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Howards End: E.M. Forster’s House of Fiction. Alistair Duckworth.

New York: Twayne

Publishers, 1992. 164 pages.

In the years since E.M. Forster published his novel Howards End in 1910, critics have

generally agreed that his style and technique is masterful, though most believe his social

critique is less than successful. The most salient discussions of Forster’s work, found in

Frederick C. Crews E.M. Forster: The Perils of Humanism and Wilfred Stone’s The Cave

and the Mountain, conform to this model. Both Crews and Stone argue that Forster’s

failure to provide a coherent answer to the social problems outlined in Howards End

constitute a failure of the novel as a whole. In this book-length study of Howards End,

Alistair Duckworth takes slightly different approach: he does not deny that Forster’s

novel lacks a unified vision, but rather, he sees Forster’s refusal to suggest a definite

answer to the problems of his time as the guiding principle of Howards End.

He opens with a brief description of the very real social and political troubles facing

England in the Edwardian period, from the conflict over Irish Home Rule to labor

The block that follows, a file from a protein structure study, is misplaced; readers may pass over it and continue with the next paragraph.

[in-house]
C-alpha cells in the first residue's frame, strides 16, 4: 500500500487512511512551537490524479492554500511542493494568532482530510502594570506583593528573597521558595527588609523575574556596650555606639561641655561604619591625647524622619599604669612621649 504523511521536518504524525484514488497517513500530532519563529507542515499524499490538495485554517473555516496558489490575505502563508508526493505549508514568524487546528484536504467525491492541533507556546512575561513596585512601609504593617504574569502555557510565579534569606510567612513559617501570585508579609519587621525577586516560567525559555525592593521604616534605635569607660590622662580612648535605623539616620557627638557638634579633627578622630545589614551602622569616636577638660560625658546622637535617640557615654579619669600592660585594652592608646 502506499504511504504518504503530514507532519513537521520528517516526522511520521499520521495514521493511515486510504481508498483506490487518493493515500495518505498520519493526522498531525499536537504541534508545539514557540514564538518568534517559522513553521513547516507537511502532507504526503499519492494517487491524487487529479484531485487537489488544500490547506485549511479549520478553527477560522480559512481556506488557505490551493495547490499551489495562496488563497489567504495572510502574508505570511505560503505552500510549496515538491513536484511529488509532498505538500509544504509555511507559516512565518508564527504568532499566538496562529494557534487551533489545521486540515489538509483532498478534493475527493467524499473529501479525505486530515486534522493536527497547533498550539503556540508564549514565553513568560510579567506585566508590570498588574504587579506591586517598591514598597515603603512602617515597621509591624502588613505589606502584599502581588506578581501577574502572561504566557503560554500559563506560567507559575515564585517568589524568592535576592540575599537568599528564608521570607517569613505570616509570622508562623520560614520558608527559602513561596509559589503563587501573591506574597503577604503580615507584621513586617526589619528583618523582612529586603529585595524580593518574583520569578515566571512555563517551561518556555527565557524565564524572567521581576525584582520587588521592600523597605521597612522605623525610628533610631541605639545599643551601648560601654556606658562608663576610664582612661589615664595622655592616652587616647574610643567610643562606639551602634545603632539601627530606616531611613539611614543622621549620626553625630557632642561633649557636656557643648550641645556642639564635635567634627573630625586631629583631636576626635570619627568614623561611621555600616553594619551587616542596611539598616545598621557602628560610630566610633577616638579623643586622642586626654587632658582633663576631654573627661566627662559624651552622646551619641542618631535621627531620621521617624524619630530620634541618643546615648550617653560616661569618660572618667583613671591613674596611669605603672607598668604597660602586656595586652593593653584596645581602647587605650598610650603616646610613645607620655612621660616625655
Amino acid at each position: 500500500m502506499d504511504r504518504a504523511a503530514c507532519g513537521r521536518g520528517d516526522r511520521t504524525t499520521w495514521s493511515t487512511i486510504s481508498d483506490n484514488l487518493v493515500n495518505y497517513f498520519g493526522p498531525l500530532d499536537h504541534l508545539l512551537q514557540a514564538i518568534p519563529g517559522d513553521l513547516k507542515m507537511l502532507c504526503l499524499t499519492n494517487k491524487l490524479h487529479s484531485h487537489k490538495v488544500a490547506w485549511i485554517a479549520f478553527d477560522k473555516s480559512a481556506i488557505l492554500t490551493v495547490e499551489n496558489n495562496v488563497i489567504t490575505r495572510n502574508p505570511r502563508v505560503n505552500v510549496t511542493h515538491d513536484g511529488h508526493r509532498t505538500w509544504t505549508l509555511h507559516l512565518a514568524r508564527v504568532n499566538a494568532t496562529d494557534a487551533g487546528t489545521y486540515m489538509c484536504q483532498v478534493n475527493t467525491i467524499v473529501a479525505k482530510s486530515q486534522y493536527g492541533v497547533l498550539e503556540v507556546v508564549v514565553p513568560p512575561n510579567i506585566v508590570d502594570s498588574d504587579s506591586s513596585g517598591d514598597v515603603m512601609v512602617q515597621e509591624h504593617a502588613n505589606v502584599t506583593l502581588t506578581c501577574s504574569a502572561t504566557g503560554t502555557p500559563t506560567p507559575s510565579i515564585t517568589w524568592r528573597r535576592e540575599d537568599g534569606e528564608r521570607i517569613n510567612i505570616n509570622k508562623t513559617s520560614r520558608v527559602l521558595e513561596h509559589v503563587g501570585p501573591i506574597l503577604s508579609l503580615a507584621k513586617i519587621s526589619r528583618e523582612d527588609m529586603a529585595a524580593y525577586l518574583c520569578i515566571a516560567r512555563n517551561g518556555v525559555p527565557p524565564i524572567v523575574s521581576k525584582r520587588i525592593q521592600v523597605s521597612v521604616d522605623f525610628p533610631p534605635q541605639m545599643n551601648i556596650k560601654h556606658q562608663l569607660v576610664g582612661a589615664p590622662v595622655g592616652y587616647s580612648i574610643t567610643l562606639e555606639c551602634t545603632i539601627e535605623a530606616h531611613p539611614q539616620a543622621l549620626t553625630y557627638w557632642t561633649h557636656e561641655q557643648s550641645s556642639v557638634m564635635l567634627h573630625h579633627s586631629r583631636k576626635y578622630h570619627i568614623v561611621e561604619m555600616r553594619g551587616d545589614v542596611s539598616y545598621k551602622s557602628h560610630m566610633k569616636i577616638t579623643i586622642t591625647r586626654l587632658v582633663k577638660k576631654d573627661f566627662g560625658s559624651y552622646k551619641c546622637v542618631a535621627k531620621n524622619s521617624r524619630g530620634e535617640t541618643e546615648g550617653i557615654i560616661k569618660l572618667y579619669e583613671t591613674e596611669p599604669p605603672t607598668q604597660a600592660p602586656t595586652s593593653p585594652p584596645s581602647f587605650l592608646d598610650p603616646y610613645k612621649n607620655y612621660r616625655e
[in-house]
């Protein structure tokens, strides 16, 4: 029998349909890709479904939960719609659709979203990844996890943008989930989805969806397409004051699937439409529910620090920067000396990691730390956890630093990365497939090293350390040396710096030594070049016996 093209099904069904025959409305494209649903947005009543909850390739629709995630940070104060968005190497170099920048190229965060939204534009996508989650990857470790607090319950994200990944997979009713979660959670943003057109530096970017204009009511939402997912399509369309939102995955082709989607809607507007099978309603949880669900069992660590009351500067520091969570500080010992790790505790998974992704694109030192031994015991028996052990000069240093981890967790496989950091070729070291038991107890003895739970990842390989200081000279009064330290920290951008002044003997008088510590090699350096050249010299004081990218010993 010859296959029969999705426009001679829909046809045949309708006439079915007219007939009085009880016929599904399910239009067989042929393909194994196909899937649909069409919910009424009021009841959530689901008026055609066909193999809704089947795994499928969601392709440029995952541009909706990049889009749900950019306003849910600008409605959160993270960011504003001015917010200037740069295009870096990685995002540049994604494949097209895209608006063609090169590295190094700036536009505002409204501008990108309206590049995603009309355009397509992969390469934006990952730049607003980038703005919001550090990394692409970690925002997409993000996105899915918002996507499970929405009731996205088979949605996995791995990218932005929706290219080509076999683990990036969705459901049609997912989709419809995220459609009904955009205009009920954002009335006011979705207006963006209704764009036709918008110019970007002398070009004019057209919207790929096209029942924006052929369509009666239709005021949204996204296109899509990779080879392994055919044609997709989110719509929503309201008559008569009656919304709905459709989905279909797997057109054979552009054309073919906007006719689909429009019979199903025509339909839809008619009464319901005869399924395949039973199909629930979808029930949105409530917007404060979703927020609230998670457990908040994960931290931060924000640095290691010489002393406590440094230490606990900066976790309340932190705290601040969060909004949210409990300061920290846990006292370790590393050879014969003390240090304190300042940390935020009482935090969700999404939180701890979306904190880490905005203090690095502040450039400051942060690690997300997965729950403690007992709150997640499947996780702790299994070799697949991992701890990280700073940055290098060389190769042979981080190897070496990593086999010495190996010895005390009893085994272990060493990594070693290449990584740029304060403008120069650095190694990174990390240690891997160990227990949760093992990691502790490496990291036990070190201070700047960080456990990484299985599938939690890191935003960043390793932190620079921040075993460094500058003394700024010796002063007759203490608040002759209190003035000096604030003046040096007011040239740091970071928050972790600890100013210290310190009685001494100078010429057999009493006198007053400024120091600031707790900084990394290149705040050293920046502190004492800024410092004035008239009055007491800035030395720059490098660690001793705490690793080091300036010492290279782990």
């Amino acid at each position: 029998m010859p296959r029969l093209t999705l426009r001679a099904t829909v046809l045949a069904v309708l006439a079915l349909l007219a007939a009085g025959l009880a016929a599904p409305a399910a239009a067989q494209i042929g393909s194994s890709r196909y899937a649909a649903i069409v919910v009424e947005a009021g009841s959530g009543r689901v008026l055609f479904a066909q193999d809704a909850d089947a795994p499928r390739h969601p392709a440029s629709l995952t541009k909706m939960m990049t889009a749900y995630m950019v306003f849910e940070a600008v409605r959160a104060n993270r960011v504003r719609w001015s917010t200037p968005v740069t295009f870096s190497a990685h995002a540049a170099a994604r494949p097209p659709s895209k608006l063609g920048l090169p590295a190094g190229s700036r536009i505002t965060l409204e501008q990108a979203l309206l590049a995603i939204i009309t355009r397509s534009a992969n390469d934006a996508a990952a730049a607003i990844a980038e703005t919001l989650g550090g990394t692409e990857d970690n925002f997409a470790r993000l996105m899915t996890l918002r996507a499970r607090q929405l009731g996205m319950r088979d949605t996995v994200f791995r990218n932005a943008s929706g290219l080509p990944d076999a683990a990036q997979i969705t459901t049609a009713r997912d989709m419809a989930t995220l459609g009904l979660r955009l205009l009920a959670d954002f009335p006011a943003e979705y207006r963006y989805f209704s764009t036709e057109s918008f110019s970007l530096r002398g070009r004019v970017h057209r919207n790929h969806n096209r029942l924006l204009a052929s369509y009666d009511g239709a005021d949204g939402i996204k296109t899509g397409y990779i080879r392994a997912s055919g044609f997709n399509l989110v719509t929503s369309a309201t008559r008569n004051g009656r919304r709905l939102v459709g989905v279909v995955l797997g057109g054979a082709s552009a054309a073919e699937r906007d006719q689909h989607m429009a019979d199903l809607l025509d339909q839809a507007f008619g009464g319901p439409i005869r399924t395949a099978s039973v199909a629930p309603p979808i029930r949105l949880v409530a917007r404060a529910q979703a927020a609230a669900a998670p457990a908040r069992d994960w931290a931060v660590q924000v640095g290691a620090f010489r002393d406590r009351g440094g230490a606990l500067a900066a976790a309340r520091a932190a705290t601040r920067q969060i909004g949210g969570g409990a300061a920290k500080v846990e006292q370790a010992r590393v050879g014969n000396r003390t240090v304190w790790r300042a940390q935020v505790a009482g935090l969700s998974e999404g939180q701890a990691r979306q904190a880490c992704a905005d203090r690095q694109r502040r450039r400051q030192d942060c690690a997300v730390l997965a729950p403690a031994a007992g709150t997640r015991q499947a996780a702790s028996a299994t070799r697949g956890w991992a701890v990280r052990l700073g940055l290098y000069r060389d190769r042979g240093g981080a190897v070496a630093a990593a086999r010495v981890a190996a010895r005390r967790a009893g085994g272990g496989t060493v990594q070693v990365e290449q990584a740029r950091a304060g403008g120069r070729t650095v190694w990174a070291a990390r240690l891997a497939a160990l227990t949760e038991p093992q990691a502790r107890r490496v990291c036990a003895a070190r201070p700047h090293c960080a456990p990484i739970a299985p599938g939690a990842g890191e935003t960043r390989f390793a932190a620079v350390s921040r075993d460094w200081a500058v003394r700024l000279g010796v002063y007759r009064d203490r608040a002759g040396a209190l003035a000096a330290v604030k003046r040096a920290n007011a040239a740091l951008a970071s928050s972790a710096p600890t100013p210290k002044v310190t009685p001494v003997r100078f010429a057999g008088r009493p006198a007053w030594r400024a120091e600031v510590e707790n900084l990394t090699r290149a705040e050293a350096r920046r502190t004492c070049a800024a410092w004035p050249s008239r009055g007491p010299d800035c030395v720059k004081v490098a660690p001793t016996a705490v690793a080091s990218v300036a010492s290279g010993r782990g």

disputes to the beginning of the arms race with Germany. Liberalism itself was unable to

cope with the pressures of the time, splintering into radical and moderate factions; some

liberals concerned themselves more with economic laissez-faire (like the Wilcoxes of the

novel), some more with social agendas to help the poor (like the Schlegels). Duckworth

suggests that Forster’s acute awareness of the limits of liberalism kept him from being

comfortable with siding too strongly for either the Schlegels or the Wilcoxes. However,

he does not see this position as a weakness of the novel (as Virginia Woolf notably did in

a 1927 Atlantic Monthly article), but rather believes it is Forster’s intention to elicit
dialogue among his readers: “Forster’s achievement as a social critic is not, however, to

have proposed solutions to social problems but to have put significant topics on the table

for his readers to discuss and debate” (129).

Taking this stance, Duckworth considers the ways in which Forster’s narrative

technique encourages a dialogic approach, by allowing the seams of the novel’s structure

to show in the narrator’s multi-voiced role, the juxtaposition of different genres (history,

social discourse, dramatic dialogue, comedy of manners, tragedy), and the use of

characters and situations on both realistic and symbolic levels. He articulates both the

deftness of Forster’s plotting as well as its obvious service to Forster’s ends: the

convenience of the Hamar Bryce character (the tenant who clears out of Howards End

just in time for Margaret to need it), the realistically improbable but symbolically

necessary connection between Henry and Jacky Bast, and Leonard’s death, triply caused

by his own weakness (his heart), Schlegelian culture (the bookshelf), and Wilcoxian

aggression (Charles).

Duckworth spends one very good chapter discussing Forster’s grasp of conversational

style and his use of speech patterns for characterization—a technique Duckworth thinks

works quite well for the Schlegels and the Wilcoxes, but falls short of the mark when it